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CHAPTER 17 Apr. 30 
You must not sacrifice to Yahweh your God an ox or a sheep in which is a blemish or anything imperfect, for that is an abomination to Yahweh your God. 2If there is found in the midst of you, within any of your gates which Yahweh your God gives you, a man or woman who does that which is evil in the sight of Yahweh your God in transgressing His covenant, 3and has gone and served other gods and worshipped them, or the sun or the moon or any of the army of the sky, which I have not commanded, 4and it is told you and you have heard of it, then you must inquire diligently. Behold, if it is true and certain that such abomination is done in Israel, 5then you must bring forth that man or that woman who has done this evil thing to your gates, even the man or the woman, and you shall stone them to death with stones. 6At the mouth of two or three witnesses shall he who is to die be put to death. At the mouth of one witness he must not be put to death. 7The hand of the witnesses must be first on him to put him to death, and afterward the hand of all the people. So you shall put away the evil from the midst of you.
 8If there arises a matter too hard for you in judgment, between blood and blood, between plea and plea and between stroke and stroke, being matters of controversy within your gates, then go up to the place which Yahweh your God shall choose, 9and come to the priests the Levites and to the judge who shall be in those days and ask. They shall show you the sentence of judgment. 10You must do according to the sentence which they shall show you from that place which Yahweh shall choose, and you must observe to do according to all that they shall teach you; 11according to the law which they shall teach you and according to the judgment which they shall tell you, that you shall do. You must not turn aside from the sentence which they shall show you, to the right hand or to the left. 12The man who does presumptuously in not listening to the priest who stands to minister there before Yahweh your God, or to the judge, that man shall die, and you must put away the evil from Israel. 13All the people shall hear and fear and do no more presumptuously.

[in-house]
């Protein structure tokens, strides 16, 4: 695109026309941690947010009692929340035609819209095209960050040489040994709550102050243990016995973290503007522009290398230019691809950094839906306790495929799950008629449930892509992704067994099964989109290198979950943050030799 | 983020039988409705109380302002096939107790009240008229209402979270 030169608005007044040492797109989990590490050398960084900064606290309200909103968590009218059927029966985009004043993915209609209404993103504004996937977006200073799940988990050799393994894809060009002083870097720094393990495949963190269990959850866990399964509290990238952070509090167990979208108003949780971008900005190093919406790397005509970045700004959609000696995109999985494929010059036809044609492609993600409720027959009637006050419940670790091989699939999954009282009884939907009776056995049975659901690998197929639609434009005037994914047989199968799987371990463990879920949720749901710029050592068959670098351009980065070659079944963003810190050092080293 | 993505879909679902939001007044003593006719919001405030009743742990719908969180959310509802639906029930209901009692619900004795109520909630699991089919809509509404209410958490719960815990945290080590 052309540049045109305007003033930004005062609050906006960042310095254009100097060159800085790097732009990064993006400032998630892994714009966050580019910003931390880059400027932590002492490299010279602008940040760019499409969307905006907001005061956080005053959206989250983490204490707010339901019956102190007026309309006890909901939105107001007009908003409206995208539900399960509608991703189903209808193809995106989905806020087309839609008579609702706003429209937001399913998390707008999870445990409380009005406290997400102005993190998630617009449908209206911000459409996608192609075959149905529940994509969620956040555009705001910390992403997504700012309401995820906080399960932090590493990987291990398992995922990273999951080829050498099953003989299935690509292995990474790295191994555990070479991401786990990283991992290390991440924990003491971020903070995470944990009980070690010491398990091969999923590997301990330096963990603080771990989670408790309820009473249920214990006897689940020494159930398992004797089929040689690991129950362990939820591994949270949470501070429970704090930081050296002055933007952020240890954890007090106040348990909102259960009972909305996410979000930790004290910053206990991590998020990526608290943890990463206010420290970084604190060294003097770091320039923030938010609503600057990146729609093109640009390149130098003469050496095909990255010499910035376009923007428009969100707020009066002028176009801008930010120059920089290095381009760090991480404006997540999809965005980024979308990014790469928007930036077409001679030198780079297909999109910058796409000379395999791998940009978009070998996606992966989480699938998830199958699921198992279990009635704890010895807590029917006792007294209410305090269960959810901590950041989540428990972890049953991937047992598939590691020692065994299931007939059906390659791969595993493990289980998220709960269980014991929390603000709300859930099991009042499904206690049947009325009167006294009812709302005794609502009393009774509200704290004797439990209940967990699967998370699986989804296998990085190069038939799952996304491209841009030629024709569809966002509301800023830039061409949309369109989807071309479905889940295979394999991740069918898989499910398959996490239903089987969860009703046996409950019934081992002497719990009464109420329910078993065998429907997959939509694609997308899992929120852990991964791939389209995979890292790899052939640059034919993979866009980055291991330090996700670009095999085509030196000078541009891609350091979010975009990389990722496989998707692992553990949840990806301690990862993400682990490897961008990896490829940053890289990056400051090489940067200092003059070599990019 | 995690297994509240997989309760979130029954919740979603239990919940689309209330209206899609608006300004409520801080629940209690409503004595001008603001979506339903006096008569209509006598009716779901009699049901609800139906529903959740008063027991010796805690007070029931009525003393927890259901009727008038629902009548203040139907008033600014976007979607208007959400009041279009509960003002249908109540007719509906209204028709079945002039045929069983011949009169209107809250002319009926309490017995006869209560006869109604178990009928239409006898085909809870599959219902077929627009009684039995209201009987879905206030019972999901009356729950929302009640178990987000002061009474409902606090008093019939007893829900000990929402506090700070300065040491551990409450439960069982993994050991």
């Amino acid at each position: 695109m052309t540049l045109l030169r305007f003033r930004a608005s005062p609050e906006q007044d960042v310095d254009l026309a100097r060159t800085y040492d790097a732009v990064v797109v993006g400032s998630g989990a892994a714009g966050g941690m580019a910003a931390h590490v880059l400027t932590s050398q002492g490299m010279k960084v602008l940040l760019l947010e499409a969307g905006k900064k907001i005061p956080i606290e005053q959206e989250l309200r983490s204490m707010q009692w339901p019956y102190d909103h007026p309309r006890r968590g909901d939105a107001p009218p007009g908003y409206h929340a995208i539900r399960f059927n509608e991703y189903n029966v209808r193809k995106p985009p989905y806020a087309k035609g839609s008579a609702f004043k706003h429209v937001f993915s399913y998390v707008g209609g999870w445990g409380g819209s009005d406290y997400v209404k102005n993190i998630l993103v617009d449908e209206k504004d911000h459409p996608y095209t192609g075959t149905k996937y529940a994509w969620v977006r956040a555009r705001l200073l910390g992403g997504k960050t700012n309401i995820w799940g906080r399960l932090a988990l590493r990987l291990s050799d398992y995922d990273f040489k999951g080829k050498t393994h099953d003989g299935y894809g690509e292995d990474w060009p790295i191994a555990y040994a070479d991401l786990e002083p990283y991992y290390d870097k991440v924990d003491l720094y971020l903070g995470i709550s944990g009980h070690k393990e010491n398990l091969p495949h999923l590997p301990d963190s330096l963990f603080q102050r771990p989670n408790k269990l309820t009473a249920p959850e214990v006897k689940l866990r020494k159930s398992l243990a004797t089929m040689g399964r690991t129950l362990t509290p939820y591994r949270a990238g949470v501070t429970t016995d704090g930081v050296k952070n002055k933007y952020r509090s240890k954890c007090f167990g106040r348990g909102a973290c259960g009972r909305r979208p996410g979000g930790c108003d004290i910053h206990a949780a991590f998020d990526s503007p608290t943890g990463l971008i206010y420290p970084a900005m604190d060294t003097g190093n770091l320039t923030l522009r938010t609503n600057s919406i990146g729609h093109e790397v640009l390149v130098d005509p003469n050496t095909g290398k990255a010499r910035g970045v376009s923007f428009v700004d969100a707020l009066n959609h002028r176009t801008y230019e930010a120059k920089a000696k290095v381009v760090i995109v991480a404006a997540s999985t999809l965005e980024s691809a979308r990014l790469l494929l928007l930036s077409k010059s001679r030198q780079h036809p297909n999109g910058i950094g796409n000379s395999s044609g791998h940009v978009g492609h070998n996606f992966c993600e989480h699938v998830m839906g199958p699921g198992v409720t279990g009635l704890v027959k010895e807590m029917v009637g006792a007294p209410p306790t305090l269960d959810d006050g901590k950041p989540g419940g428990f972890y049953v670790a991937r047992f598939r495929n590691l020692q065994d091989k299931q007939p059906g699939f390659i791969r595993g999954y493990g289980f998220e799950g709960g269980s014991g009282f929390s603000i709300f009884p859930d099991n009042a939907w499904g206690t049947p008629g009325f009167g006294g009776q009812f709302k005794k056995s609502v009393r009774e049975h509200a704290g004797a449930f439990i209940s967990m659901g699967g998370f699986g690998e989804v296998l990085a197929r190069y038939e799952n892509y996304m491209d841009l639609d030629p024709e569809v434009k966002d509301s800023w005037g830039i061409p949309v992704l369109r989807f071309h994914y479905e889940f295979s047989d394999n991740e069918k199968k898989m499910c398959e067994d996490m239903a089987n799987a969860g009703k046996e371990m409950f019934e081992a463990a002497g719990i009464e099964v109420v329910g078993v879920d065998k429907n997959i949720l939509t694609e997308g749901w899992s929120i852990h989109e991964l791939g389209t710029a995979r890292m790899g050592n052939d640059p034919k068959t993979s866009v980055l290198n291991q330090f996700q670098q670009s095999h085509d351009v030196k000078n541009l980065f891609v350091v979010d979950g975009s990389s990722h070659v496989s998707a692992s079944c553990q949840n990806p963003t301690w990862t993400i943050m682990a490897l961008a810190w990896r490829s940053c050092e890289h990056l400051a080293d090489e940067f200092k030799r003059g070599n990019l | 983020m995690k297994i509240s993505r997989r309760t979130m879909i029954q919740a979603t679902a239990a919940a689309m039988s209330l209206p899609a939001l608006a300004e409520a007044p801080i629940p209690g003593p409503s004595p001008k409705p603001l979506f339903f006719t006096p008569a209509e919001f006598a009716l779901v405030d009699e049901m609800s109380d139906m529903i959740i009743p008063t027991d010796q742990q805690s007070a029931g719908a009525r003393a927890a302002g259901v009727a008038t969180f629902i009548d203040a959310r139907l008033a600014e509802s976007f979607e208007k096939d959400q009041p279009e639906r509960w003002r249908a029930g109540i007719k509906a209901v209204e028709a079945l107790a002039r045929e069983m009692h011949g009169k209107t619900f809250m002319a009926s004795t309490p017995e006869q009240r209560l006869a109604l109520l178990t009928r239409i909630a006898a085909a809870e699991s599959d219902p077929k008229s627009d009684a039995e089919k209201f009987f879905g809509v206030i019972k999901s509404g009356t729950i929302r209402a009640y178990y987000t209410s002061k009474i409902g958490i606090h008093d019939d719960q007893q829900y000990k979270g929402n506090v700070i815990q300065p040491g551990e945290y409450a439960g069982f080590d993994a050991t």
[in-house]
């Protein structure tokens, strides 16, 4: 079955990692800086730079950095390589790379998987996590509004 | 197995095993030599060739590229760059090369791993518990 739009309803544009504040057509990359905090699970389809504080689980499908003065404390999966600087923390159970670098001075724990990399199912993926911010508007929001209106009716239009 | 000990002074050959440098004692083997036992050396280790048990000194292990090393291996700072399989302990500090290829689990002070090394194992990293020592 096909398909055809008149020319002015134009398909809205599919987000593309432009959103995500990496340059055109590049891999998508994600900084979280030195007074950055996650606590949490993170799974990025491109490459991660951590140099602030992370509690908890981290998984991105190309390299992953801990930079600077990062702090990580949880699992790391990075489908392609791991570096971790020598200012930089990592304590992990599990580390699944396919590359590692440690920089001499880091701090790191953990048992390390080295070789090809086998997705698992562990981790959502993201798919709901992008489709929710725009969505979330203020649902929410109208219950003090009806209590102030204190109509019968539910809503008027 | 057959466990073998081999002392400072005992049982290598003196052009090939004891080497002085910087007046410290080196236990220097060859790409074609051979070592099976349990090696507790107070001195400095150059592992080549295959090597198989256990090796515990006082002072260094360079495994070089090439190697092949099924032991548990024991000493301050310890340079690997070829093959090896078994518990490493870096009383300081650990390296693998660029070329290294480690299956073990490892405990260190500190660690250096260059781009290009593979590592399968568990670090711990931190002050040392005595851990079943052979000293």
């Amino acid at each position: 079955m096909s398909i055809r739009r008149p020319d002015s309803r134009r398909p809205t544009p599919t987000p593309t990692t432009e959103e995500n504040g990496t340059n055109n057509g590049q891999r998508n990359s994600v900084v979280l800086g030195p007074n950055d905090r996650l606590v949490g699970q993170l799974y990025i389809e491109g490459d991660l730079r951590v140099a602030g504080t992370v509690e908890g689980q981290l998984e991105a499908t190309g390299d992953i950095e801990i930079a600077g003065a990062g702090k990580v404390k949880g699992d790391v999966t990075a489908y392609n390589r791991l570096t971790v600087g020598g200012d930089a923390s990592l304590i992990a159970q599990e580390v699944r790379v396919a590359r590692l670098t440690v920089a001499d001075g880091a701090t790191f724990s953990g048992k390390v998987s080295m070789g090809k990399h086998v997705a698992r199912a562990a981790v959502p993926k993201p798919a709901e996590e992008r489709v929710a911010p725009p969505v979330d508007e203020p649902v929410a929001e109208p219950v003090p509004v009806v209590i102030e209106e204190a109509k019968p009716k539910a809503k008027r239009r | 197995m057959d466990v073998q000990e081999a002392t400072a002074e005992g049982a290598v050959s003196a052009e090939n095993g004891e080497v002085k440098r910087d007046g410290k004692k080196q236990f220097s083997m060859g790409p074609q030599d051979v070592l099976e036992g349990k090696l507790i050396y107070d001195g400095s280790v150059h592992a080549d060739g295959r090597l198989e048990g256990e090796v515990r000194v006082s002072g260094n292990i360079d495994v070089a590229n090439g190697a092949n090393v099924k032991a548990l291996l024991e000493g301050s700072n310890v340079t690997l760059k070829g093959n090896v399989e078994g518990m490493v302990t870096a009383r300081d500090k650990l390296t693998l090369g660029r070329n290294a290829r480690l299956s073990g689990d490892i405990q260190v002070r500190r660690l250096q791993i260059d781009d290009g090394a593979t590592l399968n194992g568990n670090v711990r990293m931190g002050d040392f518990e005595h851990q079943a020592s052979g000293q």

Rules for a King
14When you have come to the land which Yahweh your God gives you and shall possess it, and dwell therein and say, I will set a king over me like all the nations that are around me, 15you must surely set him king over yourselves whom Yahweh your God shall choose; one from among your brothers you shall set king over you. You may not put a foreigner over you, who is not your brother. 16Only he must not multiply horses to himself, nor cause the people to return to Egypt, so that he may multiply horses, because Yahweh has said to you, You shall not go back that way again. 17Neither shall he multiply wives to himself, so that his heart will not turn away; neither shall he greatly multiply to himself silver and gold. 18When he sits on the throne of his kingdom, he must write for himself a copy of this law in a book, out of that which is before the priests, the Levites. 19It shall be with him and he must read from it all the days of his life, so that he may learn to fear Yahweh his God, to keep all the words of this law and these statutes, to do them. 20Thus his heart will not be raised up above his brothers, and he will not turn aside from the commandment to the right hand or to the left, so that he may prolong his days in his kingdom, he and his children, in the midst of Israel.